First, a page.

__________________________________________________________

25. Spider-Man: Into the Spider-Verse

Spider-Man: Into the Spider-Verse (Sony)

Spider-Man: Into the Spider-Verse (Sony)

Who’s In It? Shameik Moore, Jake Johnson, Hailee Steinfeld, Nicolas Cage, John Mulaney, Kimiko Glenn, Mahershala Ali, Brian Tyree Henry

“Garth, that was a haiku!”

Nic Cage got to voice
Superman and Spider-Man
In the same damn year?!

You Gotta See This: That this movie a.) exists and b.) is this good is nothing short of miraculous. Somehow, in the midst of the Marvel renaissance and a pop culture steeped in superheroes, Sony finally got Spidey right with this dizzyingly beautiful, drop-dead funny adventure featuring not one, but six different Spider-People.

More than an homage to the characters’ comic origins, Spider-Verse offers a refreshing reminder that Spider-Man could be anyone. If that wasn’t enough, its frenetic blend of animation styles, a dizzying collage of everything from traditional comics art to 3D to street art, is unlike anything we’ve seen before.–Clint Worthington

Extra! Extra! Read Dominick Suzanne-Mayer’s full review here.
__________________________________________________________

24. The Death of Stalin

The Death of Stalin (eOne Films)

The Death of Stalin (eOne Films)

Who’s In It?: Steve Buscemi, Jason Isaacs, Paddy Considine, Simon Russell Beale, Jeffrey Tambor, Olga Kurylenko, Andrea Riseborough, and Adrian McLoughlin as the fallen dictator in question

“Garth, that was a haiku!”

Josef Stalin died
Everyone else is a goof
Power vacuum time

You Gotta See This: Armando Iannucci’s first film since In the Loop nine years ago is every bit as verbose, and every bit as hilariously profane. But what really distinguishes The Death of Stalin is that it’s the kind of dark comedy which pushes the boundaries of how dark one can get before it’s no longer even a comedy.

In a kind of dissonant comic jazz, screwball comedy and pratfalls are undercut by constant executions and “disappearings” in the background of almost every scene. Like so much of Iannucci’s work on television, politics can be funny as hell, but there’s no magical point at which the power such people wield is anything less than terrifying. –Dominick Suzanne-Mayer

Extra! Extra! Read Blake Goble’s full review here.
__________________________________________________________

23. Black Panther

Black Panther (Marvel Studios)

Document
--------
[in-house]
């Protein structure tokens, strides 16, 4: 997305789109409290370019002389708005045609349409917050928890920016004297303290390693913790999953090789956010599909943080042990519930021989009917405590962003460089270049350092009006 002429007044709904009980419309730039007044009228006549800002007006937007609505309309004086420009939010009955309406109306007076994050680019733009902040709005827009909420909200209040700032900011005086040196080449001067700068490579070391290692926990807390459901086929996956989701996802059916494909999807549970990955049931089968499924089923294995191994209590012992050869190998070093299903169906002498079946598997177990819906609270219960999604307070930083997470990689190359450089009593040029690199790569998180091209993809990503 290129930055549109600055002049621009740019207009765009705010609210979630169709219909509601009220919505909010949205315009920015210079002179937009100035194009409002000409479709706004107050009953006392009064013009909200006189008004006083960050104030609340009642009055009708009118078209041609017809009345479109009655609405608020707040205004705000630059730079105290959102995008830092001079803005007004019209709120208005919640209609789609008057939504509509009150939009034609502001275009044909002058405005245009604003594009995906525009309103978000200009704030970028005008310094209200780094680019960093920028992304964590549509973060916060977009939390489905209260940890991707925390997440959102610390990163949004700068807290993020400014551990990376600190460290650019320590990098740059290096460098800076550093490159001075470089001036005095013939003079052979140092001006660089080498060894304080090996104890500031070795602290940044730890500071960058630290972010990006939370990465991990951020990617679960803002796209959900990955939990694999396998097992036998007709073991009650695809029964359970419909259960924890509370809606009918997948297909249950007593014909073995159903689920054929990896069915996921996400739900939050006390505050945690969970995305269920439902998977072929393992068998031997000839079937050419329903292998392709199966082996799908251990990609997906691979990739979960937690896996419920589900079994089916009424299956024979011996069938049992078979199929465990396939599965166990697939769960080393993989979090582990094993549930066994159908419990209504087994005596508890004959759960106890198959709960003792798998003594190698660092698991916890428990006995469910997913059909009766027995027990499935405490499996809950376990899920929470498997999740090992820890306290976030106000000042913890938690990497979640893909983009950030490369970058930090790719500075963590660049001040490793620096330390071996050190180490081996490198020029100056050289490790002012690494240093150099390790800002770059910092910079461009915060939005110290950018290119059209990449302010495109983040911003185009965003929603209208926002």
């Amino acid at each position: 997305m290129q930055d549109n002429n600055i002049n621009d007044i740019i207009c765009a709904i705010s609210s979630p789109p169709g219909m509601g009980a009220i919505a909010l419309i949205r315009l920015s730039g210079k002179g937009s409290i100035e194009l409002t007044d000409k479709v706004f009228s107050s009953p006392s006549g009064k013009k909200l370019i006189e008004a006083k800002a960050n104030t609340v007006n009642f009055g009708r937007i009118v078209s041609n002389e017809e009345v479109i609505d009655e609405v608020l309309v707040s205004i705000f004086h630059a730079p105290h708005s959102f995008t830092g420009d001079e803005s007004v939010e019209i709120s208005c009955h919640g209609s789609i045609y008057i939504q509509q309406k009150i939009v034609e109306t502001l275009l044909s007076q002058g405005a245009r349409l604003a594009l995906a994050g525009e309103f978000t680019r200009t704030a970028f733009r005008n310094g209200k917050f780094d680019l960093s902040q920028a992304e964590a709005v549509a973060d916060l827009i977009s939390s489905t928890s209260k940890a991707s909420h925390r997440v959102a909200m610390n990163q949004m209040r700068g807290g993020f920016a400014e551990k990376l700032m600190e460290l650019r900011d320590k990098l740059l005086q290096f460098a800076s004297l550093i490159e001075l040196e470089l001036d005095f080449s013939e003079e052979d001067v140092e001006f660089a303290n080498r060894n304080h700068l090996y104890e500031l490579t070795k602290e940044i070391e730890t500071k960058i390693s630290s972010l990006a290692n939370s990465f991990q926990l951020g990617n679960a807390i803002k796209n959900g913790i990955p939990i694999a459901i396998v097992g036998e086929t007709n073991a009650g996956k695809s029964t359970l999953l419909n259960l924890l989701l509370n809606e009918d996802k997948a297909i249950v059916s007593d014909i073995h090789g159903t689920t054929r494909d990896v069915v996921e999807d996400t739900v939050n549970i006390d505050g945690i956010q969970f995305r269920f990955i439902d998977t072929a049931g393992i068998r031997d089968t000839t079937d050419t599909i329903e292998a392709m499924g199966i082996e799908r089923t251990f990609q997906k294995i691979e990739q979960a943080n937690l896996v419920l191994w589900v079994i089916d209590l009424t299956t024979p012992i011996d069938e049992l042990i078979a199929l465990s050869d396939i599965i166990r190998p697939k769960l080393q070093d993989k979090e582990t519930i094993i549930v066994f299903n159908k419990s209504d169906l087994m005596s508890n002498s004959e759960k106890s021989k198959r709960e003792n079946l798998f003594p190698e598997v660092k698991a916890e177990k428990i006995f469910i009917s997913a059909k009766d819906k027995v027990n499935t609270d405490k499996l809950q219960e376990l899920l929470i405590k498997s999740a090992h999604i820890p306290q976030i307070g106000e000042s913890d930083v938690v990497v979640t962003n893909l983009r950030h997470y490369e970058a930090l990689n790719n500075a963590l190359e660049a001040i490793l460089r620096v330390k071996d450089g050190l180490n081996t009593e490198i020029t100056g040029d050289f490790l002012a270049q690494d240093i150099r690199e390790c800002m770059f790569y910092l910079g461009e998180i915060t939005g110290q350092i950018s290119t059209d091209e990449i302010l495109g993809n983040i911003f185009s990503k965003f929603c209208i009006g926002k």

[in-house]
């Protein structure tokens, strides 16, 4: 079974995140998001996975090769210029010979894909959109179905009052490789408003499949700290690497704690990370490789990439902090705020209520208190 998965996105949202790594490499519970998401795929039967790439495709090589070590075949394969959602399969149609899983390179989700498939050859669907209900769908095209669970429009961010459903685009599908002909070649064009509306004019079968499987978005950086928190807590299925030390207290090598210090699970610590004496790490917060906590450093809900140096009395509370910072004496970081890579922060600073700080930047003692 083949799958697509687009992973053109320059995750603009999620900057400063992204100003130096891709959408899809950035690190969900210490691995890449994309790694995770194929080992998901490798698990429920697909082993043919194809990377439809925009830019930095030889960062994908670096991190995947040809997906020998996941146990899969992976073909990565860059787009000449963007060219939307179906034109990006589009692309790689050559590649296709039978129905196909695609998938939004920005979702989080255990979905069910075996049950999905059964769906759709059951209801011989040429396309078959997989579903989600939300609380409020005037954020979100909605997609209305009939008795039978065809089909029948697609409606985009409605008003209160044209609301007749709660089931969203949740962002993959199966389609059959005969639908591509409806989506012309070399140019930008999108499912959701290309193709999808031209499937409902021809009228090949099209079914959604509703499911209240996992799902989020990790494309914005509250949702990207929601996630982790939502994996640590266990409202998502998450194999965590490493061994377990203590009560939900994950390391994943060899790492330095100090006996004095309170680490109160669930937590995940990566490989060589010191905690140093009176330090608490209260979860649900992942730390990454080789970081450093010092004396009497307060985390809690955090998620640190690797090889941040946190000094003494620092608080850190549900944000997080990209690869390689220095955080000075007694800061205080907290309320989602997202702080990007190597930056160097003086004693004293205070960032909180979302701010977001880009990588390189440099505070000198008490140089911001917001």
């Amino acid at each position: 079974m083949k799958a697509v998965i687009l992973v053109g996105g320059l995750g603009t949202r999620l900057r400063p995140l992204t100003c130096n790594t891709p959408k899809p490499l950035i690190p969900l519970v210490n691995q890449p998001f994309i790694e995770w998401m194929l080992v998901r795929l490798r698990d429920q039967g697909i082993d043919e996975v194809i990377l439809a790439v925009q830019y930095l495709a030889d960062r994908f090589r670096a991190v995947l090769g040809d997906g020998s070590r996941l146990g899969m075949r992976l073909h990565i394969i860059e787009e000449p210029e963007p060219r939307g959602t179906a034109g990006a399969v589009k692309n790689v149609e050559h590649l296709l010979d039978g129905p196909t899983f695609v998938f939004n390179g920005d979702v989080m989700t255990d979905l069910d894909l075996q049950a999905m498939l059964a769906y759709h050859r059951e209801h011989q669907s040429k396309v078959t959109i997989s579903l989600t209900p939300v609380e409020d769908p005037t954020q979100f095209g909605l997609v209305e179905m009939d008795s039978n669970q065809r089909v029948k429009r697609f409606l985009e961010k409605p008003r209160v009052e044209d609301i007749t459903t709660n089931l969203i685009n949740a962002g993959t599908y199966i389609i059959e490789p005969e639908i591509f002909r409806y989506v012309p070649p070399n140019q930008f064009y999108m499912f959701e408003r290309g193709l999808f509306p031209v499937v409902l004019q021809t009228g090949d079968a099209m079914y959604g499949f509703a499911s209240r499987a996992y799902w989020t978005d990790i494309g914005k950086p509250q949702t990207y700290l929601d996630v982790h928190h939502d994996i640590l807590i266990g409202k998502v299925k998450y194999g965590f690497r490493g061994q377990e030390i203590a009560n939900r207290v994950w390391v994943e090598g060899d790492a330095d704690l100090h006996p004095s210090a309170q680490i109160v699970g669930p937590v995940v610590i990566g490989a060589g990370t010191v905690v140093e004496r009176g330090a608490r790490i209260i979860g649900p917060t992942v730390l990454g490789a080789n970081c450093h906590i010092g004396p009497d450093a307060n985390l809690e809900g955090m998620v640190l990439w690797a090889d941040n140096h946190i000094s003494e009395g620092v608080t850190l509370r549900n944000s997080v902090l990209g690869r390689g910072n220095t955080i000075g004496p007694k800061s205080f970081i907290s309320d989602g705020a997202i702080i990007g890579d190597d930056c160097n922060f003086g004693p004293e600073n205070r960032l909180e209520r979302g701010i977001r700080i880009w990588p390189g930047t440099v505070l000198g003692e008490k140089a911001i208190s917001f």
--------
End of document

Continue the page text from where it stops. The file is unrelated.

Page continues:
Black Panther (Marvel Studios)

Who’s In It? Chadwick Boseman, Michael B. Jordan, Lupita Nyong’o, Danai Gurira, Letitia Wright, Sterling K. Brown, Andy Serkis, Martin Freeman

“Garth, that was a haiku!”

WAKANDA FOREVER
But Killmonger had some points
Still, Wakanda? Real.

You Gotta See This: Black Panther is big, sincere, and kinetic. It’s also never desperate for a hook, or an obvious YouTube moment. This is adventure filmmaking on a grand scale that should last, because the story is so good. No tricks. Few gimmicks. Just the art and artistry of seeing a charismatic good guy on screen, brought to life with a verve and imagination seldom seen in a constantly growing genre.

It should not have taken this long to have a black-led tentpole comic movie, but instead of being a referendum, Black Panther seems defiantly comfortable with embracing tropes on its own terms. Oh, and Michael B. Jordan? That soundtrack? They don’t hurt either. –Blake Goble

Extra! Extra! Read Dominick Suzanne-Mayer’s full review here.
__________________________________________________________

22. Burning

Burning (CGV Arthouse)

Burning (CGV Arthouse)

Who’s In It? Yoo Ah-in, Jun Jong-seo, Steven Yeun

“Garth, that was a haiku!”

Greenhouses in flame
Glint off glassy eyes above
An unhidden yawn

You Gotta See This: Lee Chang-dong’s Burning, a gauzy, languid adaptation of a 1993 Haruki Murakami short story, isn’t a romance, although the casual viewer might mistake it for one. It begins, after all, with a tryst between a young, struggling writer (Yoo Ah-in) and a schoolmate he doesn’t remember (Jeon Jong-seo), one that becomes complicated when she returns from an international trip with the confident, well-off Ben (Steven Yeun).